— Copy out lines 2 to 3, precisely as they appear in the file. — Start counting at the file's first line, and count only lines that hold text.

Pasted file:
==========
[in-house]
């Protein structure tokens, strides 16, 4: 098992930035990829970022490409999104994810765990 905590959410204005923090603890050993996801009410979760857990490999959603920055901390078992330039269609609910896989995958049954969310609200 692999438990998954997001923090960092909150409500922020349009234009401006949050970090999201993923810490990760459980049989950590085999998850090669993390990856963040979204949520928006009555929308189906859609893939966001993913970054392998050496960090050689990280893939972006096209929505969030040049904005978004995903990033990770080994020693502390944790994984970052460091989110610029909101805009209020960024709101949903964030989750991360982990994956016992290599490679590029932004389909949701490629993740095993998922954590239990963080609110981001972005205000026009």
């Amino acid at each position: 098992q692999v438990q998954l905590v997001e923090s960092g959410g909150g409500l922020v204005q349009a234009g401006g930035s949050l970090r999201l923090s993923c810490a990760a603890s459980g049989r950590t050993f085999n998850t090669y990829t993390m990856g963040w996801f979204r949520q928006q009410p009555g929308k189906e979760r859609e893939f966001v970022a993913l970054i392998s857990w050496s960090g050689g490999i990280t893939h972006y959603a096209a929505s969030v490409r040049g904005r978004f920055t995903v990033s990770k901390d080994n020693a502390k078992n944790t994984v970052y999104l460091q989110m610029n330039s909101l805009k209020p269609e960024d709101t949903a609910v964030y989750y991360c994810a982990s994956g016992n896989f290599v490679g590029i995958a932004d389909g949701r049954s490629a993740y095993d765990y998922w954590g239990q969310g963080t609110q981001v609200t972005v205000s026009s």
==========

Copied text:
């Protein structure tokens, strides 16, 4: 098992930035990829970022490409999104994810765990 905590959410204005923090603890050993996801009410979760857990490999959603920055901390078992330039269609609910896989995958049954969310609200 692999438990998954997001923090960092909150409500922020349009234009401006949050970090999201993923810490990760459980049989950590085999998850090669993390990856963040979204949520928006009555929308189906859609893939966001993913970054392998050496960090050689990280893939972006096209929505969030040049904005978004995903990033990770080994020693502390944790994984970052460091989110610029909101805009209020960024709101949903964030989750991360982990994956016992290599490679590029932004389909949701490629993740095993998922954590239990963080609110981001972005205000026009």
């Amino acid at each position: 098992q692999v438990q998954l905590v997001e923090s960092g959410g909150g409500l922020v204005q349009a234009g401006g930035s949050l970090r999201l923090s993923c810490a990760a603890s459980g049989r950590t050993f085999n998850t090669y990829t993390m990856g963040w996801f979204r949520q928006q009410p009555g929308k189906e979760r859609e893939f966001v970022a993913l970054i392998s857990w050496s960090g050689g490999i990280t893939h972006y959603a096209a929505s969030v490409r040049g904005r978004f920055t995903v990033s990770k901390d080994n020693a502390k078992n944790t994984v970052y999104l460091q989110m610029n330039s909101l805009k209020p269609e960024d709101t949903a609910v964030y989750y991360c994810a982990s994956g016992n896989f290599v490679g590029i995958a932004d389909g949701r049954s490629a993740y095993d765990y998922w954590g239990q969310g963080t609110q981001v609200t972005v205000s026009s």